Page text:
Any relationship where there are no clear boundaries compromises the well-being of the people involved, and the family environment is no exception. Let’s look at some of them:

It affects children’s ability to say no

This goes against their self-respect, as they become involved in what they experience as a trap. Many times, children would like to set a certain limit, but they don’t know how to do it because the one who demands help is a significant figure in their life. They feel a lot of guilt and, then, they turn against themselves and overlook their own desires and needs. Even when they manage to assert themselves, the parent takes it as a betrayal and points it out, which further increases the guilt.

A father and his teenage son with their backs to one another, looking angry.
When the child doesn’t meet the parent’s expectations, the parent takes it as a betrayal and points it out, which produces a feeling of guilt in the child.

Difficulties to understand and contain the situation

Many times children don’t have the necessary maturity and emotional development, not only to contain the situation but even to understand it.

Problems bonding with other people

In the future, this difficulty could also lead to obstacles when bonding with other people. At the same time, as these children learn that their needs take a back seat, they often tend to behave in a complacent manner. Sometimes they’re so disconnected from their own desires that they’re unable to make decisions or think for themselves. This happens because they’ve always lived for someone else, so their role is to make their parent happy.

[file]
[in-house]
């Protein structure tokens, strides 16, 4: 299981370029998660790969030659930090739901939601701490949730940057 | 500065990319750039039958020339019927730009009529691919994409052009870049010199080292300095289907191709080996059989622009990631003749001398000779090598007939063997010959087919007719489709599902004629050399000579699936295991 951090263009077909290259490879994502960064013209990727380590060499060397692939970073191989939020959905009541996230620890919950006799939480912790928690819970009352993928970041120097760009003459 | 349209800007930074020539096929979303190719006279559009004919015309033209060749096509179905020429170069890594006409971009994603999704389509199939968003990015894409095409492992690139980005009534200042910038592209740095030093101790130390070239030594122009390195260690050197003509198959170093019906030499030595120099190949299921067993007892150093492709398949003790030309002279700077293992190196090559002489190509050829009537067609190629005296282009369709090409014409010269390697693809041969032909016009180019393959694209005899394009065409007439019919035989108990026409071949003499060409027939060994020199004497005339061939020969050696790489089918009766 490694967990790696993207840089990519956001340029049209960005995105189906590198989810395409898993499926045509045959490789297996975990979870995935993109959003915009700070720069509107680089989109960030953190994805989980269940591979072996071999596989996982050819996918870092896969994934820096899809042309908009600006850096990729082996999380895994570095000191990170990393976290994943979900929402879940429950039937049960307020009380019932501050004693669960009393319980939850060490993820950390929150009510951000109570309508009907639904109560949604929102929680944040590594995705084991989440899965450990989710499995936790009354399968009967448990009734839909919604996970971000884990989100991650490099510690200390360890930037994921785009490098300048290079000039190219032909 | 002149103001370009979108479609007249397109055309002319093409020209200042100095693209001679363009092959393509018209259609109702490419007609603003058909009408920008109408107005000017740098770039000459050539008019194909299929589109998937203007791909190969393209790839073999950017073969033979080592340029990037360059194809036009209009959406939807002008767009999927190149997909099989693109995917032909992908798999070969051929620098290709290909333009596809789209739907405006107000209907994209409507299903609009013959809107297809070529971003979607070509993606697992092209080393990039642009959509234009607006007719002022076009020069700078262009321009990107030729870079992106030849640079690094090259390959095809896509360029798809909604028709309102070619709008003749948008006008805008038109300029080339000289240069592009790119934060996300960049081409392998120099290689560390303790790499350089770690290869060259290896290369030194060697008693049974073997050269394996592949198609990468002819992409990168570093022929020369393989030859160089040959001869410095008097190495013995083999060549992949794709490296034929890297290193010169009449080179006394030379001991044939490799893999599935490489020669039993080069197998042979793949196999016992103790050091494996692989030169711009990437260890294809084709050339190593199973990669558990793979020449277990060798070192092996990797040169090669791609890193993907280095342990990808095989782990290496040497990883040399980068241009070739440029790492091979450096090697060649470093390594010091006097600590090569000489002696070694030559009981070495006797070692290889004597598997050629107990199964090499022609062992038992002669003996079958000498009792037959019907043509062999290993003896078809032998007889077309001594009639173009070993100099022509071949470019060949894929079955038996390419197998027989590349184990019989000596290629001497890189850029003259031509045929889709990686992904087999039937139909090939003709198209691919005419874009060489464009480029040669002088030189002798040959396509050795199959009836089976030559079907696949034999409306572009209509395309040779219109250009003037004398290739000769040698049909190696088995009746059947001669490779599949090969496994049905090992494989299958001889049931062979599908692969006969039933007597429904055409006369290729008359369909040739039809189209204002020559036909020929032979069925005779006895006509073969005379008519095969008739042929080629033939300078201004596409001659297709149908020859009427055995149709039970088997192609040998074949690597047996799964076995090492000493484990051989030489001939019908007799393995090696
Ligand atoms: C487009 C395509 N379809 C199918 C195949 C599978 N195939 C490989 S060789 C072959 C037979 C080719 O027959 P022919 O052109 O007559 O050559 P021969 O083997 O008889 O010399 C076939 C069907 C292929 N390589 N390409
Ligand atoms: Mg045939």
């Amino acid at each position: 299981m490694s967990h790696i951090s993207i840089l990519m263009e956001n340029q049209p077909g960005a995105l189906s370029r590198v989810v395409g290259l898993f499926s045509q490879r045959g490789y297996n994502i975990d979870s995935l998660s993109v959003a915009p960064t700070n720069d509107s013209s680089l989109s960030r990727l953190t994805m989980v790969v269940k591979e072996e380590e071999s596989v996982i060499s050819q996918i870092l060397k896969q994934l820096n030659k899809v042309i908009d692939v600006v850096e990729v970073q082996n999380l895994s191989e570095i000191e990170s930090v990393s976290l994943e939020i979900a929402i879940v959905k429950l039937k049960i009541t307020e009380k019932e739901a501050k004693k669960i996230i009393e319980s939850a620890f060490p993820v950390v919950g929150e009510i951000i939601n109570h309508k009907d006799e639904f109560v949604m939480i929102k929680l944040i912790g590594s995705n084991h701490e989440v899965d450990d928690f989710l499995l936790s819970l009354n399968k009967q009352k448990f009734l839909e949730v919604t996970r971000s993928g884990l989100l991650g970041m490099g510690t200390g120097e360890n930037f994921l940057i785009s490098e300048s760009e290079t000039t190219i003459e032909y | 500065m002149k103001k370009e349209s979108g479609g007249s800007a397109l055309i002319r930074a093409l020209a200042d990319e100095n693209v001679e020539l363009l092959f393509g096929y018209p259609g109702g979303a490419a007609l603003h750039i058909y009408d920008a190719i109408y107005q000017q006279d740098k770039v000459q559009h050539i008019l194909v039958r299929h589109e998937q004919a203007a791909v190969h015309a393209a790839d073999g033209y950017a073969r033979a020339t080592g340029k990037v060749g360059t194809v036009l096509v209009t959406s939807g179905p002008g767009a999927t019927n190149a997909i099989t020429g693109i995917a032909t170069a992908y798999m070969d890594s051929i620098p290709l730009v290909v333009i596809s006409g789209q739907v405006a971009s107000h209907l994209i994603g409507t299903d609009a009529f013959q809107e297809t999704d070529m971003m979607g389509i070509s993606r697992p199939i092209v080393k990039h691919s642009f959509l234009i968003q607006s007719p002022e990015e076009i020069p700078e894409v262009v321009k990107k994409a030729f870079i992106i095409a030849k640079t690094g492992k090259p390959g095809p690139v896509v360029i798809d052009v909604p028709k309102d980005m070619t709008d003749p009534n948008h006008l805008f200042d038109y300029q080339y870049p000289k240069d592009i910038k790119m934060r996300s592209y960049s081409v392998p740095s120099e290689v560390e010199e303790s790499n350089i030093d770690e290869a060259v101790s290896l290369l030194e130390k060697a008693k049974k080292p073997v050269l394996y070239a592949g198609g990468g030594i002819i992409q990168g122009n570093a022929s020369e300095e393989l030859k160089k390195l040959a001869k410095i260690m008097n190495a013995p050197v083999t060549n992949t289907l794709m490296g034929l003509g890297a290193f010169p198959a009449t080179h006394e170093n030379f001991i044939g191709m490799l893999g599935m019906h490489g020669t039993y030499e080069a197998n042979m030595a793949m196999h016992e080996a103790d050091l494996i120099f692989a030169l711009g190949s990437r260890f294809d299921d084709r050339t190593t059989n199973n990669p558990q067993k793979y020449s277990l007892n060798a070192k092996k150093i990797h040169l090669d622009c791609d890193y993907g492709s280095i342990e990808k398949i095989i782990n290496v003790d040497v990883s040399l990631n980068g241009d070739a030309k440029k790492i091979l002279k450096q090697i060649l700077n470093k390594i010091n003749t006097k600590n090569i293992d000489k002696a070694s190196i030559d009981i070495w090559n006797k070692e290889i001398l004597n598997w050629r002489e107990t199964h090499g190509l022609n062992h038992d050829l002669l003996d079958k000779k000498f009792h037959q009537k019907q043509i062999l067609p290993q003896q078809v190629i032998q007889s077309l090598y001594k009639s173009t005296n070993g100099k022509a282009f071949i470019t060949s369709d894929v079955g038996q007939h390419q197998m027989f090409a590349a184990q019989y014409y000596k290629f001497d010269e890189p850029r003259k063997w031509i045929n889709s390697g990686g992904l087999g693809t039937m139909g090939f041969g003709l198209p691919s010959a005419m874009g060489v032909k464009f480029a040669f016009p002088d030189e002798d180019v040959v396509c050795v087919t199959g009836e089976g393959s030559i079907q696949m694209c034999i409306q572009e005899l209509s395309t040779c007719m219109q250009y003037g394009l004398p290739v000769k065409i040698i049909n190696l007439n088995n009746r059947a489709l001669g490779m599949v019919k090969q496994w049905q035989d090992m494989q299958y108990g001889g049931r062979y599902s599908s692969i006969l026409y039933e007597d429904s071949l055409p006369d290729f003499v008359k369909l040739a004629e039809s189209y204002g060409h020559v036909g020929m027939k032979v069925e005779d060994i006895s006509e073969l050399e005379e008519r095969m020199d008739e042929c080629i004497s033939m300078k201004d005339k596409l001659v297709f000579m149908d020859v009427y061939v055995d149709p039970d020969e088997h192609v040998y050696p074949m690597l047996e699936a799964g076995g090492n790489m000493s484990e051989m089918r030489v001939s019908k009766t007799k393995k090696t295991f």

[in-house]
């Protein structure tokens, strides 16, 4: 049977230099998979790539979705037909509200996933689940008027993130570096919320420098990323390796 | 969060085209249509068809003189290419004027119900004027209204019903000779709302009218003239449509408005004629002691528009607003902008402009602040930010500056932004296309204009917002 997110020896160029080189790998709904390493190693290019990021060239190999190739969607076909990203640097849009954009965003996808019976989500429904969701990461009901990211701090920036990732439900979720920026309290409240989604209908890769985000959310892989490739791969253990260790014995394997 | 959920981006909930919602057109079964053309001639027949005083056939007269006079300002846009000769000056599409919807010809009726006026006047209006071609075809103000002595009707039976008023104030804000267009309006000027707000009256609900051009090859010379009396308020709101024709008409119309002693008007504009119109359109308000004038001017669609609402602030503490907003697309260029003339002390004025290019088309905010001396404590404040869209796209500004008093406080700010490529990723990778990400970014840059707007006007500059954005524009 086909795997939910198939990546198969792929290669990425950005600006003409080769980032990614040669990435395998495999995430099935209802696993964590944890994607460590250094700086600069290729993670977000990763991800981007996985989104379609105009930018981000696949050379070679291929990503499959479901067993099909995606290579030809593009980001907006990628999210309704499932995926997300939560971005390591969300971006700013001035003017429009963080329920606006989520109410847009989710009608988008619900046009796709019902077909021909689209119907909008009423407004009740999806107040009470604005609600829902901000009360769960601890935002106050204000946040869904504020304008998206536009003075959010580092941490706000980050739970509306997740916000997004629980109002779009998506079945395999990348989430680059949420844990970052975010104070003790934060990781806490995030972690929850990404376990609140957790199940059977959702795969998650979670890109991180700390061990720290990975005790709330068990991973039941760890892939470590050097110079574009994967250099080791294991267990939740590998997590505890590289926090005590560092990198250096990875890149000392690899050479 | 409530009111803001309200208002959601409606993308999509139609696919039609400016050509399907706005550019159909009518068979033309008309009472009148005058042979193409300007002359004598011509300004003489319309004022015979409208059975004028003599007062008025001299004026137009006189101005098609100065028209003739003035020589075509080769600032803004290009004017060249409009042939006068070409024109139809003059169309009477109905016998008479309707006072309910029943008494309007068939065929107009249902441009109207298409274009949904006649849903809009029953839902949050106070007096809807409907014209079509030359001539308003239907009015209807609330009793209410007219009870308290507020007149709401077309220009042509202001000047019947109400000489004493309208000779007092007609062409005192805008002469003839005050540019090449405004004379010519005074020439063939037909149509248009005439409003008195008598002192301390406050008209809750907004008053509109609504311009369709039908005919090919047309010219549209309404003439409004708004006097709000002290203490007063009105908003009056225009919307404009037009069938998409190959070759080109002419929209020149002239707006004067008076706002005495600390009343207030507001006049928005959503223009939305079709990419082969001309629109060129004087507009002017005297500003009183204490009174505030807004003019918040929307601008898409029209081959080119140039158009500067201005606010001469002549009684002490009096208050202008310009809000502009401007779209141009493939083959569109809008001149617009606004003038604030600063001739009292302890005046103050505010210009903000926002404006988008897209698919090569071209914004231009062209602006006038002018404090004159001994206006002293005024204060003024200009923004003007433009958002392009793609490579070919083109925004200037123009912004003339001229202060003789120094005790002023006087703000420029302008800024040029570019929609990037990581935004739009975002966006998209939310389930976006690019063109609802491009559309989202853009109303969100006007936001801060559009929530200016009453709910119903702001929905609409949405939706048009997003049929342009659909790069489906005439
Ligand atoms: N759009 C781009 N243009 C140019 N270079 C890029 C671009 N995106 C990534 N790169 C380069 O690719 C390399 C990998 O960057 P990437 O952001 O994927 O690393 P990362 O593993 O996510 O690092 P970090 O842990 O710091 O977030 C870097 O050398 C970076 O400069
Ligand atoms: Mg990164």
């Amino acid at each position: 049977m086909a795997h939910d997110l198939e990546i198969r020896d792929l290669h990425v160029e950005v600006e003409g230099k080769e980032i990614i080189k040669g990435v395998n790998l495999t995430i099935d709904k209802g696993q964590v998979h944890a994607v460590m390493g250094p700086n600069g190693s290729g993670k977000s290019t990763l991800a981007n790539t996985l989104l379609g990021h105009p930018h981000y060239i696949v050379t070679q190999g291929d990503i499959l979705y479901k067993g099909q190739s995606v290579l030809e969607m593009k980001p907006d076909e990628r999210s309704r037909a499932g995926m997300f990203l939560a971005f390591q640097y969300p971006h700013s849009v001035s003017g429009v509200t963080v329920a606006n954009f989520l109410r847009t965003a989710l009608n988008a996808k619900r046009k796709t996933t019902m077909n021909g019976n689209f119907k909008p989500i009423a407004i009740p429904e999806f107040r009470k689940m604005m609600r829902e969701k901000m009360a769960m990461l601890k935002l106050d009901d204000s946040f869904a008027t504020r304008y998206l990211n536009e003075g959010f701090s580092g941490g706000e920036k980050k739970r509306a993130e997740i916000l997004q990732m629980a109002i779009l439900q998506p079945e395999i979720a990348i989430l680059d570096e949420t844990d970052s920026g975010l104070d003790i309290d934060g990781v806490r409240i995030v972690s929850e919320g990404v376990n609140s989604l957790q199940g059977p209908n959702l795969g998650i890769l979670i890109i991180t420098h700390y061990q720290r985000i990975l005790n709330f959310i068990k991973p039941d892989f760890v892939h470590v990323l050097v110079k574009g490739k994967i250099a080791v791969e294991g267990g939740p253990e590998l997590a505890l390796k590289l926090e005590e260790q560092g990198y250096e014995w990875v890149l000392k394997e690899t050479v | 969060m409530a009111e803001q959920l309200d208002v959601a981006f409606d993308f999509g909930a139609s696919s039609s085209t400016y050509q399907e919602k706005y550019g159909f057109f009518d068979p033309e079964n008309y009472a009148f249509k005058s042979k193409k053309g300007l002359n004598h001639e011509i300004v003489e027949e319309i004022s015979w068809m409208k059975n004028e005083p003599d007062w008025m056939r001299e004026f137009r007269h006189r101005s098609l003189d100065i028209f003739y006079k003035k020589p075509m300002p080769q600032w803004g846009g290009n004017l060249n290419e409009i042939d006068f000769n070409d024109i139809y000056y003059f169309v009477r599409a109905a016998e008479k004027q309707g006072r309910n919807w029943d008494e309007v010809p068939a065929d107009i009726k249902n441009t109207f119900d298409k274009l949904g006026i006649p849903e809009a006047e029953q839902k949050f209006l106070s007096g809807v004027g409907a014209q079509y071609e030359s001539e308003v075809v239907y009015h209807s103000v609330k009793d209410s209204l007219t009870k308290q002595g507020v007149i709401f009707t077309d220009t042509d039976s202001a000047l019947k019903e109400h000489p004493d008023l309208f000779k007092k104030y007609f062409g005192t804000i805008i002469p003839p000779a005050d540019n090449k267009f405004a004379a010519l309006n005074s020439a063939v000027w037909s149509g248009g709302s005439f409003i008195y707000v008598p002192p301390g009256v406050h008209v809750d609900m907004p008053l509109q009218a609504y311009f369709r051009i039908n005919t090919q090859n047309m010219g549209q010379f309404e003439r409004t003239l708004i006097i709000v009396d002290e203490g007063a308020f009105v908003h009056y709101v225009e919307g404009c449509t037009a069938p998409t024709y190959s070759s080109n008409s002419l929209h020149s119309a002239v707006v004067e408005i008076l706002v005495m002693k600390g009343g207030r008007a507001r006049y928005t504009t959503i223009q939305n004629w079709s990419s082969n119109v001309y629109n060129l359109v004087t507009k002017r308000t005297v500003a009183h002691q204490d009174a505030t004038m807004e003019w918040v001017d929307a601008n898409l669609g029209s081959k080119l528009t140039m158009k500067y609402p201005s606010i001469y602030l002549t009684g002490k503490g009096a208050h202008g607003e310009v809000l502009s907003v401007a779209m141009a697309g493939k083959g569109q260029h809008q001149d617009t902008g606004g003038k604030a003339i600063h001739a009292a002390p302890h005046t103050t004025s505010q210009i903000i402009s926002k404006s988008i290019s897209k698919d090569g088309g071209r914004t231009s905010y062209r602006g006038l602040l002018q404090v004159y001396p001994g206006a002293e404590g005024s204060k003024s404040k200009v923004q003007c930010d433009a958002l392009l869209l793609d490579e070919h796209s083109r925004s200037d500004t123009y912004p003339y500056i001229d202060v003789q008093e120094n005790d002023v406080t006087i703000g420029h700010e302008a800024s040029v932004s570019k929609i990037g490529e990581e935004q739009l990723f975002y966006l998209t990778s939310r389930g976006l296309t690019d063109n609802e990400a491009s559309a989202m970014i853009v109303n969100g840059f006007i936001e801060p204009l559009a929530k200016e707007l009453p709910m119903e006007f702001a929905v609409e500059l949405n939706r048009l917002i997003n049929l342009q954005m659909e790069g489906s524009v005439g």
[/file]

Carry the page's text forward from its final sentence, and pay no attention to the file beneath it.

You may be interested in: Family Relationships After a Separation

The whole, more than the sum of its parts

Finally, besides focusing on a particular relationship, we must avoid falling into a reductionist perspective. In addition to the individuals directly involved, this type of relationship is detrimental to the whole family.

For example, if in this preferential bond, one child receives more attention than the rest of their siblings, this will generate conflicts between them. Consequently, the situation will give rise to a whole range of emotions and feelings that may be jealousy, hostility, or wounded self-esteem on the part of the one who doesn’t receive that attention, among others. Therefore, the “couple subsystem”, the “fraternal subsystem” and the “parent-child system” are affected. In other words, there’s a cascade effect that alters and permeates all relationships.

All cited sources were thoroughly reviewed by our team to ensure their quality, reliability, currency, and validity. The bibliography of this article was considered reliable and of academic or scientific accuracy.

  • Momene, J., & Estevez, A. (2018). Los estilos de crianza parentales como predictores del apego adulto, de la dependencia emocional y del abuso psicológico en las relaciones de pareja adultas. Behavioral Psychology/Psicología Conductual26(2), 359-378.
  • Ramírez González, M. (2015). Maltrato emocional dentro del ámbito familiar y su relación en la autoestima de los niños.
  • Mertens, Y. L., Racioppi, A., Sheinbaum, T., Kwapil, T., & Barrantes-Vidal, N. (2021). Disociación y apego inseguro como mediadores de la relación entre abuso emocional infantil y rasgos paranoides en población no clínica. European Journal of Psychotraumatology12(1), 1888539.

This text is provided for informational purposes only and does not replace consultation with a professional. If in doubt, consult your specialist.